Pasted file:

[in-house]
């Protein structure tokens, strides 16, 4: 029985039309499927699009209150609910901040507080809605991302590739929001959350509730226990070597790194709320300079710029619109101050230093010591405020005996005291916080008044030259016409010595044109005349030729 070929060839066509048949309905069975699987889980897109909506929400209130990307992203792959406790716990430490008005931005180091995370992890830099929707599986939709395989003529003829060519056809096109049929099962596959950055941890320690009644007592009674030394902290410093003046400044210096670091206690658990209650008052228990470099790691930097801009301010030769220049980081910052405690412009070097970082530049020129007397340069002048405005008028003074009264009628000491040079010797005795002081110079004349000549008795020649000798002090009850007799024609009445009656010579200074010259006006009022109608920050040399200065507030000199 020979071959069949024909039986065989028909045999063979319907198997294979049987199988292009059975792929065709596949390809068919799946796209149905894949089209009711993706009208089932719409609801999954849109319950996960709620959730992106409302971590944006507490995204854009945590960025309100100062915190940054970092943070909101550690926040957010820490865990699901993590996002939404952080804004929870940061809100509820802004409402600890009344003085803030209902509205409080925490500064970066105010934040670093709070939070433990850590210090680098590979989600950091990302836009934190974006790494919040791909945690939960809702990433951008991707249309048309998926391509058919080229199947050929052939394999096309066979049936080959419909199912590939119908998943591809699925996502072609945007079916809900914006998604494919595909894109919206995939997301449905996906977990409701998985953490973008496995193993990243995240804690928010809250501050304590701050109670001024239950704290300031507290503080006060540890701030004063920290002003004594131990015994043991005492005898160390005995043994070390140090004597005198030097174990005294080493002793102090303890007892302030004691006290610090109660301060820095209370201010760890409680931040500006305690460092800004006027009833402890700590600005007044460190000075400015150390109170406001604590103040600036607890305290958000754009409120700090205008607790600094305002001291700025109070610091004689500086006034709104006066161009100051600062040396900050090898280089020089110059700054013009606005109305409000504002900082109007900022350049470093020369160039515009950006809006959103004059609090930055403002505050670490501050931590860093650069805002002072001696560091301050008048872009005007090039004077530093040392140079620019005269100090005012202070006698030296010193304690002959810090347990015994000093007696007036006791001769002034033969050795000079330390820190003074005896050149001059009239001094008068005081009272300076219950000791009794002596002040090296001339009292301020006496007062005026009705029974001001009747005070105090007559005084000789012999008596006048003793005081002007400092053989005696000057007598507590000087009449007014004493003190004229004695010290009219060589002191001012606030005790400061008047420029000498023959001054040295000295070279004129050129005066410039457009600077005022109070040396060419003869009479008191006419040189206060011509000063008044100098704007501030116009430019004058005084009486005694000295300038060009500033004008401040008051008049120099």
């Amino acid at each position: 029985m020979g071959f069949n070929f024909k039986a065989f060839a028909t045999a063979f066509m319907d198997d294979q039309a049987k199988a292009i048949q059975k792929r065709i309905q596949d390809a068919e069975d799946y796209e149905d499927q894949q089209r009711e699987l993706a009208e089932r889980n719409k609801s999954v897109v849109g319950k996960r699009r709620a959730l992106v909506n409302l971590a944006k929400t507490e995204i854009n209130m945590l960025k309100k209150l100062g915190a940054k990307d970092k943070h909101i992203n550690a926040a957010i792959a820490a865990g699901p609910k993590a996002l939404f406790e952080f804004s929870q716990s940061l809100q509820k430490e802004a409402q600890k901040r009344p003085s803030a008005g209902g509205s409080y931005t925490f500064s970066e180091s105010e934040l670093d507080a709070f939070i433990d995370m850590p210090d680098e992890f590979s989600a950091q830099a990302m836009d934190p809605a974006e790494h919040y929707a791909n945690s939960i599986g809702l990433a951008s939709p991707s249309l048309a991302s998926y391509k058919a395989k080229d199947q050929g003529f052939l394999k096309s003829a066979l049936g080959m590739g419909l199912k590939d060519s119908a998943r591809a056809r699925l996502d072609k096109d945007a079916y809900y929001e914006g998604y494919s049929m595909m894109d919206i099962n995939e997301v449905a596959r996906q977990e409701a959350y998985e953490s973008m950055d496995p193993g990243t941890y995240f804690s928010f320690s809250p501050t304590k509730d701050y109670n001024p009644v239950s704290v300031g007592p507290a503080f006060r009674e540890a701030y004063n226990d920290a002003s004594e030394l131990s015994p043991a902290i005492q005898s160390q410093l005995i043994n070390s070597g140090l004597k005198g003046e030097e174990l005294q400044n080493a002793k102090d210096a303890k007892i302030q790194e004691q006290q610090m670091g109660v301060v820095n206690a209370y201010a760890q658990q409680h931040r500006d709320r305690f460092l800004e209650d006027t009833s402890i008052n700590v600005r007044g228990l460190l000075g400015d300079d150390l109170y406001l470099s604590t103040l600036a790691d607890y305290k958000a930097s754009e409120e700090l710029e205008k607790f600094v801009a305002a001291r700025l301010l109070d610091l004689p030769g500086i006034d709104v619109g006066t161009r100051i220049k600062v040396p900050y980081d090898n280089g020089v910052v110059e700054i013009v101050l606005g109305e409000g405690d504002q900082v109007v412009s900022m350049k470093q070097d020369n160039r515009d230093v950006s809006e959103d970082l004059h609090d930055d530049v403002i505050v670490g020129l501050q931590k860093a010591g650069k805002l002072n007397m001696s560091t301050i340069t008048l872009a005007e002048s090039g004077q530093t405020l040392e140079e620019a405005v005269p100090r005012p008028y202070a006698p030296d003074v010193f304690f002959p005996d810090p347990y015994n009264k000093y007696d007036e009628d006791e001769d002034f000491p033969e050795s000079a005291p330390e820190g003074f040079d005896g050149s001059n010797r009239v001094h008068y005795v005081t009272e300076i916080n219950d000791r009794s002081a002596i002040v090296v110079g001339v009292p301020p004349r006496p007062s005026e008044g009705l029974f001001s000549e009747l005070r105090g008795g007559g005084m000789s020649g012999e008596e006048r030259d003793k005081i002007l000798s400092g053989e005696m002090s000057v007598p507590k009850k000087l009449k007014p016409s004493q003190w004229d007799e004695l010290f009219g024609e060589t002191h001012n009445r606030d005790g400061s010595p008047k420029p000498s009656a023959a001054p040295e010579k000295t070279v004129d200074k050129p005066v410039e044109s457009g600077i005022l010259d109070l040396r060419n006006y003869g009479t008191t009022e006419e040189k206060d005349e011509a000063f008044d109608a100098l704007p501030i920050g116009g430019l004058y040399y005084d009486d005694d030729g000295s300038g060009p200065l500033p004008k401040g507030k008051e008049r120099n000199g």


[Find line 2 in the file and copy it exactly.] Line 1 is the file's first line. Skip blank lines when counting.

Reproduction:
């Protein structure tokens, strides 16, 4: 029985039309499927699009209150609910901040507080809605991302590739929001959350509730226990070597790194709320300079710029619109101050230093010591405020005996005291916080008044030259016409010595044109005349030729 070929060839066509048949309905069975699987889980897109909506929400209130990307992203792959406790716990430490008005931005180091995370992890830099929707599986939709395989003529003829060519056809096109049929099962596959950055941890320690009644007592009674030394902290410093003046400044210096670091206690658990209650008052228990470099790691930097801009301010030769220049980081910052405690412009070097970082530049020129007397340069002048405005008028003074009264009628000491040079010797005795002081110079004349000549008795020649000798002090009850007799024609009445009656010579200074010259006006009022109608920050040399200065507030000199 020979071959069949024909039986065989028909045999063979319907198997294979049987199988292009059975792929065709596949390809068919799946796209149905894949089209009711993706009208089932719409609801999954849109319950996960709620959730992106409302971590944006507490995204854009945590960025309100100062915190940054970092943070909101550690926040957010820490865990699901993590996002939404952080804004929870940061809100509820802004409402600890009344003085803030209902509205409080925490500064970066105010934040670093709070939070433990850590210090680098590979989600950091990302836009934190974006790494919040791909945690939960809702990433951008991707249309048309998926391509058919080229199947050929052939394999096309066979049936080959419909199912590939119908998943591809699925996502072609945007079916809900914006998604494919595909894109919206995939997301449905996906977990409701998985953490973008496995193993990243995240804690928010809250501050304590701050109670001024239950704290300031507290503080006060540890701030004063920290002003004594131990015994043991005492005898160390005995043994070390140090004597005198030097174990005294080493002793102090303890007892302030004691006290610090109660301060820095209370201010760890409680931040500006305690460092800004006027009833402890700590600005007044460190000075400015150390109170406001604590103040600036607890305290958000754009409120700090205008607790600094305002001291700025109070610091004689500086006034709104006066161009100051600062040396900050090898280089020089110059700054013009606005109305409000504002900082109007900022350049470093020369160039515009950006809006959103004059609090930055403002505050670490501050931590860093650069805002002072001696560091301050008048872009005007090039004077530093040392140079620019005269100090005012202070006698030296010193304690002959810090347990015994000093007696007036006791001769002034033969050795000079330390820190003074005896050149001059009239001094008068005081009272300076219950000791009794002596002040090296001339009292301020006496007062005026009705029974001001009747005070105090007559005084000789012999008596006048003793005081002007400092053989005696000057007598507590000087009449007014004493003190004229004695010290009219060589002191001012606030005790400061008047420029000498023959001054040295000295070279004129050129005066410039457009600077005022109070040396060419003869009479008191006419040189206060011509000063008044100098704007501030116009430019004058005084009486005694000295300038060009500033004008401040008051008049120099």